Bryan’s keenness to expand and develop cultural ties and include his many business contacts, especially in Eastern Europe and Russia led to further ideas to encourage sculptors. His collection of two dimensional works now dispersed, he embarked upon a long term project to encourage sculpture for outdoors. The tradition of working in the conventional materials of metals, wood and stone were well established in Eastern Europe, but surprisingly not in vogue in sculpture schools in the UK. He established The Montgomery Sculpture Trust with the purpose of encouraging modern sculpture for outdoors, with a secondary purpose of bringing European sculpture traditions together, allowing young sculptors from abroad to stay in the UK, study sculpture collections and make a piece to add the Trust’s collection. Biennial commissions would be interspersed with commissions from artists from the UK and worldwide. The whole project was supported, again like his picture collecting, with modest means. The collection has been used latterly by schools in as study material for art classes and school visits.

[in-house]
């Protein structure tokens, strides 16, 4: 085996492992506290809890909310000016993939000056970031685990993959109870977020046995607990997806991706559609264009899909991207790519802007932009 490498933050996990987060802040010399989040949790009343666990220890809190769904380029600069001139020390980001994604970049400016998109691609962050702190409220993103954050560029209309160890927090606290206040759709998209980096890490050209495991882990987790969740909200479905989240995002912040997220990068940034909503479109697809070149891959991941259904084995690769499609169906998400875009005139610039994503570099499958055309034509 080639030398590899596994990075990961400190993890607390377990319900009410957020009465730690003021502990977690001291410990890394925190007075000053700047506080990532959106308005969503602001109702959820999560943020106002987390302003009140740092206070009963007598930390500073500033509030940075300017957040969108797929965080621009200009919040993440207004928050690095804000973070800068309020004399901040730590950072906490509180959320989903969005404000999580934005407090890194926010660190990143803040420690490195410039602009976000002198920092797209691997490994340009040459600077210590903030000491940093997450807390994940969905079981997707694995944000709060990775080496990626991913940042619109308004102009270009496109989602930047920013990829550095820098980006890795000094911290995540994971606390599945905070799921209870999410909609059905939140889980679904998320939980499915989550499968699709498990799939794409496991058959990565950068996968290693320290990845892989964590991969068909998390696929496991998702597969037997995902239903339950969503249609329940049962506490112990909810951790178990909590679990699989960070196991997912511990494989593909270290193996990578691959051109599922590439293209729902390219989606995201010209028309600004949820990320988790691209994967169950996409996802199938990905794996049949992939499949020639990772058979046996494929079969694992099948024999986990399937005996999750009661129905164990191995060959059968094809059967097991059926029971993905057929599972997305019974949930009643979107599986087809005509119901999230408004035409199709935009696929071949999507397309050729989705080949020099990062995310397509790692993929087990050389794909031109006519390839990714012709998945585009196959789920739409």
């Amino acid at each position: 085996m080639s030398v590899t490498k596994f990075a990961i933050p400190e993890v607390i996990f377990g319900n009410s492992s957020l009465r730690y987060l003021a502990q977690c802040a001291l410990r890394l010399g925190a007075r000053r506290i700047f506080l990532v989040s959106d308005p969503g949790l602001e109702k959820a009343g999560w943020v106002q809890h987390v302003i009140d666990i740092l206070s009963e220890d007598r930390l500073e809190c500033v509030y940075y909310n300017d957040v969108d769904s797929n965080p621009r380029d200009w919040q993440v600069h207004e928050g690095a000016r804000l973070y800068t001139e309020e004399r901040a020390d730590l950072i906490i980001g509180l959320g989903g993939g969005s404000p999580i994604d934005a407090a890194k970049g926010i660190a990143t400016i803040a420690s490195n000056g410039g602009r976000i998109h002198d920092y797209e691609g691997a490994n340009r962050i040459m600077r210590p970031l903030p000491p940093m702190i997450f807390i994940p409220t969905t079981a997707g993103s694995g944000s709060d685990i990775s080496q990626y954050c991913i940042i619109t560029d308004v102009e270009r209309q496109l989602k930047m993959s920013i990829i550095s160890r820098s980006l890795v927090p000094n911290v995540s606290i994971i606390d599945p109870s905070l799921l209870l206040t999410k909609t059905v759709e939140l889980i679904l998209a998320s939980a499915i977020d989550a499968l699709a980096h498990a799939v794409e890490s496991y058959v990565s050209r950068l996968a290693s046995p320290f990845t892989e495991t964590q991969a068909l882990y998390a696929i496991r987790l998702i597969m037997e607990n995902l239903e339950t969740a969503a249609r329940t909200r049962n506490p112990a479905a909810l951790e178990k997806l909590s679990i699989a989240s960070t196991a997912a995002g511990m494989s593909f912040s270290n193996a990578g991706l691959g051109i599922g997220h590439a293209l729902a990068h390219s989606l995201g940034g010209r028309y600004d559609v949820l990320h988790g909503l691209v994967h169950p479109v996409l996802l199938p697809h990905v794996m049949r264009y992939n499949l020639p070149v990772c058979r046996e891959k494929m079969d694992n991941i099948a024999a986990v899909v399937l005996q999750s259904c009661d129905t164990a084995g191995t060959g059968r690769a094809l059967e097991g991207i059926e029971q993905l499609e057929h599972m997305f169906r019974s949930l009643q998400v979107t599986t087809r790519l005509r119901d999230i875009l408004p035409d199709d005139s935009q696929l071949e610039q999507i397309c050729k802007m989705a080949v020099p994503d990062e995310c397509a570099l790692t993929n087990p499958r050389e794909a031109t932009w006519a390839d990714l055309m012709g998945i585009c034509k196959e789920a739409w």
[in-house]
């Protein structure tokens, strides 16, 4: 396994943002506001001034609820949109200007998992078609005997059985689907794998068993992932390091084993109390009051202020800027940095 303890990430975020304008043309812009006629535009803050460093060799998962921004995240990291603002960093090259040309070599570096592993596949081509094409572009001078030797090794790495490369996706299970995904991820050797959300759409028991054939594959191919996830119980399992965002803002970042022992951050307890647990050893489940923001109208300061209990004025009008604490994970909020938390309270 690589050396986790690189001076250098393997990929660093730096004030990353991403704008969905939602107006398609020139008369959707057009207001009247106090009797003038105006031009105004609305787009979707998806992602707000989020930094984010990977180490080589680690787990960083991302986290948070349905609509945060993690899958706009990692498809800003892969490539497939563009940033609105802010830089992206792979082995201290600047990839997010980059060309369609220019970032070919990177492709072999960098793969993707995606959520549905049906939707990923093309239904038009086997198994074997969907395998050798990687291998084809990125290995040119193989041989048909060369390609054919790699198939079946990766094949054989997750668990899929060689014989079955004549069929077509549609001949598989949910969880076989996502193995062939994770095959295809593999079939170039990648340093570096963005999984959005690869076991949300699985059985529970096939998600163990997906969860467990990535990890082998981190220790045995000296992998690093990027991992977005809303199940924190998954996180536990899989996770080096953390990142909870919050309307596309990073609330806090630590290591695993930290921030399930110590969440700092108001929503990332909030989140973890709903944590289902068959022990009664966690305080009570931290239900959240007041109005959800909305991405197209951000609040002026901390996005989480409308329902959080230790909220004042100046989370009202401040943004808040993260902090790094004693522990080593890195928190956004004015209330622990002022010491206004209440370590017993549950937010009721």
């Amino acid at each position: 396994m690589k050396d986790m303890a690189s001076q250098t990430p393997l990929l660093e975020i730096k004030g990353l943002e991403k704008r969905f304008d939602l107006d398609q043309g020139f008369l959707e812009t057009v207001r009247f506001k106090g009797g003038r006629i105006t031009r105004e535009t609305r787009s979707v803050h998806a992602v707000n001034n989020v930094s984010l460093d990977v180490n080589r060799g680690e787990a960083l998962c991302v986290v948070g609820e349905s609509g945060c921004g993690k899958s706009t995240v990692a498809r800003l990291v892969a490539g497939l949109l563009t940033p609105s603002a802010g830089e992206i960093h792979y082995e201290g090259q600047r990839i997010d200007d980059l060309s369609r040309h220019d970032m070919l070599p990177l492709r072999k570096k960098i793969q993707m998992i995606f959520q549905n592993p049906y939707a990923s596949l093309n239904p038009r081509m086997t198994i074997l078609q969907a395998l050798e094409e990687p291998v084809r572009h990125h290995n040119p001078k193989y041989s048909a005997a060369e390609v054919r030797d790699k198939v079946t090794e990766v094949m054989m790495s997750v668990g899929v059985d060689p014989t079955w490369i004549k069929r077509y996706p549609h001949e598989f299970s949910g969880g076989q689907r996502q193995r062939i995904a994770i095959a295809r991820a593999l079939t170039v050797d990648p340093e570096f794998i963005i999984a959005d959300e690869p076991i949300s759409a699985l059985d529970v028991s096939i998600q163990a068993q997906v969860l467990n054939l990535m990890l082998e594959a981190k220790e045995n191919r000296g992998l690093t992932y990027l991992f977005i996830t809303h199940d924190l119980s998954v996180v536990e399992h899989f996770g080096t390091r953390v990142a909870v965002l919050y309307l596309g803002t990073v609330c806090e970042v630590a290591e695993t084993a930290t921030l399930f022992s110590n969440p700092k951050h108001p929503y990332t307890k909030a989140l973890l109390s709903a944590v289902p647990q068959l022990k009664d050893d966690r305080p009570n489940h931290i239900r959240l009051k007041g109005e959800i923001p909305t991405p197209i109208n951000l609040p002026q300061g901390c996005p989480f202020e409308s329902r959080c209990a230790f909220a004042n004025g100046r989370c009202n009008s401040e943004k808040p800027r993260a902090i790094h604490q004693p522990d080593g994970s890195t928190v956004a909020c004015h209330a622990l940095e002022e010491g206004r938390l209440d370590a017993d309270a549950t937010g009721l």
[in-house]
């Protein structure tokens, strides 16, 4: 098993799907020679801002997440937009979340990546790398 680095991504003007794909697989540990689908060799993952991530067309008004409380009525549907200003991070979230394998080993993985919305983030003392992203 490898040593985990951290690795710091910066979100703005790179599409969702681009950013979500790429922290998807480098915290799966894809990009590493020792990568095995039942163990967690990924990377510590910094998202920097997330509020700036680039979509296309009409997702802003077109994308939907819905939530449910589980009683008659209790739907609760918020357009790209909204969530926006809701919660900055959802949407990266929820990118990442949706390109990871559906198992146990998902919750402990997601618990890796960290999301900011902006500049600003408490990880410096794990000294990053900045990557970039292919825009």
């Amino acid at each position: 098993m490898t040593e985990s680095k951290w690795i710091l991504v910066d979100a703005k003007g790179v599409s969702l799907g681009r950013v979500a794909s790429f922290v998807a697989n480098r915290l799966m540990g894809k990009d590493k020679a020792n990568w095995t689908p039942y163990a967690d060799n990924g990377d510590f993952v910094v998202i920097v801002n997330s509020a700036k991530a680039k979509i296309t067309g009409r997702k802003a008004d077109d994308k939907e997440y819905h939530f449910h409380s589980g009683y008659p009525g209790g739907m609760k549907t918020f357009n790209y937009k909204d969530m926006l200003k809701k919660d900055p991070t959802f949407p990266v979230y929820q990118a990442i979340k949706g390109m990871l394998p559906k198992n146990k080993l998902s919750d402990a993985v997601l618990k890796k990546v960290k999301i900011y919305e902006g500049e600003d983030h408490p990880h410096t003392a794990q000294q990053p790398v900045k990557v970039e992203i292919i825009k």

The sculpture collection sited in Buckinghamshire, has commissioned works from Hungary, Ukraine, Poland, Czech Republic, Slovakia, Russia, Norway, Australia and the UK and includes sculpture by Bryan Kneale, Peter Logan, Joel Perlman and Keith Milow.

Bryan Montgomery neither courted fame nor recognition through his collecting, patronage of individual artists or his enormous range of business interests, yet he remained ambitious for others, often pushing them to experiment and move beyond their own expectations. In the sixties he was certainly known as very fierce and terrifying in business, yet with a generous love of people, often getting on best with those who managed to stand up to him. He remained a daunting presence, the master of the public dressing down, yet always open to new ideas, a very individual, private and committed investor in creativity, in the arts and architecture.

Our Values

Montgomery Worldwide retains the independent values of a family business traced from its origins in 1895. Our reputation for openness and integrity means that we are respected by our industry. The Montgomery family remained involved in the business until 2008 and Bryan Montgomery, as former Chairman, served as President of UFI (the Union of International Fairs) and Chairman of the AEO. His successor Sandy Angus, the current Chairman of Montgomery Worldwide, has also held these positions as well as President of the IAEE.